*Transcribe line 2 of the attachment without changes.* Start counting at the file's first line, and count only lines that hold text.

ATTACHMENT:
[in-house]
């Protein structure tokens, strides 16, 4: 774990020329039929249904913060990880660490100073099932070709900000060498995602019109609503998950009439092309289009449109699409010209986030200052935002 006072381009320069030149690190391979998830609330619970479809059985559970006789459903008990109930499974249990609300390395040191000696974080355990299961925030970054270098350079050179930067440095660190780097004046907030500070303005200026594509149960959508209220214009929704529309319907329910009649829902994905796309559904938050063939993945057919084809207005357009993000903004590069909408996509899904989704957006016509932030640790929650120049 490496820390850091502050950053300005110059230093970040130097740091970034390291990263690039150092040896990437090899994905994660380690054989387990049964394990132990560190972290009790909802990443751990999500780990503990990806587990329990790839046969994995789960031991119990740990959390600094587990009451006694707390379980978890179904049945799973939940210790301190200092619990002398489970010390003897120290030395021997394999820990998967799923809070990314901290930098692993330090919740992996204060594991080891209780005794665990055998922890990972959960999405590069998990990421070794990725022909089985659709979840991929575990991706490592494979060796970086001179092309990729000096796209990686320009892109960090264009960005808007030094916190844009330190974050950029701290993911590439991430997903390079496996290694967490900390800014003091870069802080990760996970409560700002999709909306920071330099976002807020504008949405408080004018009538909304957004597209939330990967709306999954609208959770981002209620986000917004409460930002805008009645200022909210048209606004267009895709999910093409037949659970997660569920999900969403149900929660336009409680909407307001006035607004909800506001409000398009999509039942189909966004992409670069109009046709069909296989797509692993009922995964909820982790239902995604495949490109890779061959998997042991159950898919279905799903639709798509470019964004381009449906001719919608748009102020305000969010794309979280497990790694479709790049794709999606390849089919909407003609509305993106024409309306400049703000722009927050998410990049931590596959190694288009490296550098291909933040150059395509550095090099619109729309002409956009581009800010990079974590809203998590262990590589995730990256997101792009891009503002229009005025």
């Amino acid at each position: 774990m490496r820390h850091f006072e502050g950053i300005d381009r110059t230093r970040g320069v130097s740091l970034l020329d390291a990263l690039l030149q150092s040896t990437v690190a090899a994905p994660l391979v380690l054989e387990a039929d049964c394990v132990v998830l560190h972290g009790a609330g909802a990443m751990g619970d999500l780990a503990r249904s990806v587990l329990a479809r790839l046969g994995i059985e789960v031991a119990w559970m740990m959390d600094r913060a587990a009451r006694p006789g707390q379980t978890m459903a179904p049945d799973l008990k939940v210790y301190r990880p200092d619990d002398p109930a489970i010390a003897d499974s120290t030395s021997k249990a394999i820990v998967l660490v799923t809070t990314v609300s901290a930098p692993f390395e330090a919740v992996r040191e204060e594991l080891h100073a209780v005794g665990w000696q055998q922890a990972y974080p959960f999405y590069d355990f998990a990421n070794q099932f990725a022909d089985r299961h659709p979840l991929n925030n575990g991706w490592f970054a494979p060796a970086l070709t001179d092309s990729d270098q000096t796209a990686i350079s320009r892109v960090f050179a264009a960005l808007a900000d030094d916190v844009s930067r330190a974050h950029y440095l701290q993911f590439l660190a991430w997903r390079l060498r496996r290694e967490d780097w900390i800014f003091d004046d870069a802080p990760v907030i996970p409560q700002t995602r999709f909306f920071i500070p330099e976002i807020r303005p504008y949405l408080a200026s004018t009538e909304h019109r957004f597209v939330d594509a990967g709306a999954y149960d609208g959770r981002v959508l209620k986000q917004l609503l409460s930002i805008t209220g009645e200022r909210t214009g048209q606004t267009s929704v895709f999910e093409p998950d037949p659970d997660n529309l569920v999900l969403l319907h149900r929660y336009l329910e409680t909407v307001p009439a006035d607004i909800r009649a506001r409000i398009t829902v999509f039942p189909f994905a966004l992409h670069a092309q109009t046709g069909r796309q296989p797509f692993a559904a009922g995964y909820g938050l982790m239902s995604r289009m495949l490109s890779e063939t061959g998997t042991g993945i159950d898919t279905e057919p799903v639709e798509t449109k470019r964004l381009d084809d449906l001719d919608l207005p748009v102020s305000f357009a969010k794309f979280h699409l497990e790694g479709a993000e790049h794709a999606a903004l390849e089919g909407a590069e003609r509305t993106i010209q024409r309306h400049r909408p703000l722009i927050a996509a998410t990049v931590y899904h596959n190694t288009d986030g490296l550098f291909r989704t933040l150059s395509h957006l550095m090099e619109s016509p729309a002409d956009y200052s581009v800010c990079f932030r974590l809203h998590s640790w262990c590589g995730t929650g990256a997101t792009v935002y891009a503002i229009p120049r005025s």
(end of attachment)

């Protein structure tokens, strides 16, 4: 774990020329039929249904913060990880660490100073099932070709900000060498995602019109609503998950009439092309289009449109699409010209986030200052935002 006072381009320069030149690190391979998830609330619970479809059985559970006789459903008990109930499974249990609300390395040191000696974080355990299961925030970054270098350079050179930067440095660190780097004046907030500070303005200026594509149960959508209220214009929704529309319907329910009649829902994905796309559904938050063939993945057919084809207005357009993000903004590069909408996509899904989704957006016509932030640790929650120049 490496820390850091502050950053300005110059230093970040130097740091970034390291990263690039150092040896990437090899994905994660380690054989387990049964394990132990560190972290009790909802990443751990999500780990503990990806587990329990790839046969994995789960031991119990740990959390600094587990009451006694707390379980978890179904049945799973939940210790301190200092619990002398489970010390003897120290030395021997394999820990998967799923809070990314901290930098692993330090919740992996204060594991080891209780005794665990055998922890990972959960999405590069998990990421070794990725022909089985659709979840991929575990991706490592494979060796970086001179092309990729000096796209990686320009892109960090264009960005808007030094916190844009330190974050950029701290993911590439991430997903390079496996290694967490900390800014003091870069802080990760996970409560700002999709909306920071330099976002807020504008949405408080004018009538909304957004597209939330990967709306999954609208959770981002209620986000917004409460930002805008009645200022909210048209606004267009895709999910093409037949659970997660569920999900969403149900929660336009409680909407307001006035607004909800506001409000398009999509039942189909966004992409670069109009046709069909296989797509692993009922995964909820982790239902995604495949490109890779061959998997042991159950898919279905799903639709798509470019964004381009449906001719919608748009102020305000969010794309979280497990790694479709790049794709999606390849089919909407003609509305993106024409309306400049703000722009927050998410990049931590596959190694288009490296550098291909933040150059395509550095090099619109729309002409956009581009800010990079974590809203998590262990590589995730990256997101792009891009503002229009005025």